What would you do in the last one hundred days of your life? That is, in part, the premise of this novel by Italian director and first time novelist Fausto Brizzi.
Lucio Battistini is dying- he has made mistakes (for which he still wants to atone), he has sporting goals (as coach of a water polo team), and his father-in-law bakes him donuts every morning for breakfast – all valid reasons to keep on keeping on. Lucio is a character with flaws, but he is also a character with heart (perhaps the much lauded Mediterranean spirit) and that is what makes him a most excellent protagonist. That, and the fact that he is joined on his journey by a cast of characters- Lucio’s friends and family- who flesh out his story and makes you want to read on.
The warmth of this book offsets its melancholy, and it is a delicate balance. Too much whimsy and it seems as if the author is glossing over the very real pain, emotional and physical, of terminal illness. Too much melancholy and it seems as if Lucio has nothing left to live for. And we know that isn’t the case.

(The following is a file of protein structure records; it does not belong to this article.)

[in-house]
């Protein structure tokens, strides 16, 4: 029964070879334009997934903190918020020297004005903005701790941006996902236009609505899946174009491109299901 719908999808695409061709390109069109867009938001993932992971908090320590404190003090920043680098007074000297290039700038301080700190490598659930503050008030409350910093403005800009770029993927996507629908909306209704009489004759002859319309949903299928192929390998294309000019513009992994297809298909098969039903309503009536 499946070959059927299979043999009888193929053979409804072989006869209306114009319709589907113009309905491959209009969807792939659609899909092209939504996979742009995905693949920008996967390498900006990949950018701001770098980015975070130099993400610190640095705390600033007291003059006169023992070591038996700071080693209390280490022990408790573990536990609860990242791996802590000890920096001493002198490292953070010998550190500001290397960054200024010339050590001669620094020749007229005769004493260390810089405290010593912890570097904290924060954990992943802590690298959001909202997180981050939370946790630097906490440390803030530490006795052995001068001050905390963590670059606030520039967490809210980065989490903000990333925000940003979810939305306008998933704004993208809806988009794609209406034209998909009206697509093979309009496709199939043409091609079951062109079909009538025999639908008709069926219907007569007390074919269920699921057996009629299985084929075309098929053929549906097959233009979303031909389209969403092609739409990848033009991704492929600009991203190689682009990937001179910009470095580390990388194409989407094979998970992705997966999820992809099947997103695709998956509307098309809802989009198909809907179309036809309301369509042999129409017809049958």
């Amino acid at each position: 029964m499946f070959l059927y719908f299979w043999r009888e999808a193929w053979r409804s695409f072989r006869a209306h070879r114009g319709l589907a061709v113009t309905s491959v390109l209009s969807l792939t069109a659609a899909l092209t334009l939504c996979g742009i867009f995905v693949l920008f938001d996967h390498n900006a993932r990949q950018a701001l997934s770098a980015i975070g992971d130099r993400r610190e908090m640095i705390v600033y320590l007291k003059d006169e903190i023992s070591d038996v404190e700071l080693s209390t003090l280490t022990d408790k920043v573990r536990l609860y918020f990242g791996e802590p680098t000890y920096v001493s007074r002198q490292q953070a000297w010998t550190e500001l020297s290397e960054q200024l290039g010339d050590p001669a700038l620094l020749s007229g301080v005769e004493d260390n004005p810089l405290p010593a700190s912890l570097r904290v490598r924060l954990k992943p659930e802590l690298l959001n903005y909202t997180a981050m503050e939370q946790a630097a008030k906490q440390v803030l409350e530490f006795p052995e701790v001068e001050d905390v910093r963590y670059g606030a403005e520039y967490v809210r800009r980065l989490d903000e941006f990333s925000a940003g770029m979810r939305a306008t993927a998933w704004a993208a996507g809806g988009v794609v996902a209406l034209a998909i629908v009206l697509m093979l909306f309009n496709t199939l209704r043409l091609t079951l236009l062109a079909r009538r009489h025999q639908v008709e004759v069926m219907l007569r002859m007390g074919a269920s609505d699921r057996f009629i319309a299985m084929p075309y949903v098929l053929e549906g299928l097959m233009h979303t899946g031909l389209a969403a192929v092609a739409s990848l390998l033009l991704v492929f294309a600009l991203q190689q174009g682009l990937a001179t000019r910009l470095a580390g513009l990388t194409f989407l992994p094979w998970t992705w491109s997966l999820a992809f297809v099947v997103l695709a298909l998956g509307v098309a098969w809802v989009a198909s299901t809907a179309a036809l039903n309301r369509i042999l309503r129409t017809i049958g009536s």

All in all, this is a thoughtful book with some beautiful surprises along the way. Reading this novel, it is a privilege to join Lucio in his last one hundred days, and to reflect on what you may do in the same situation.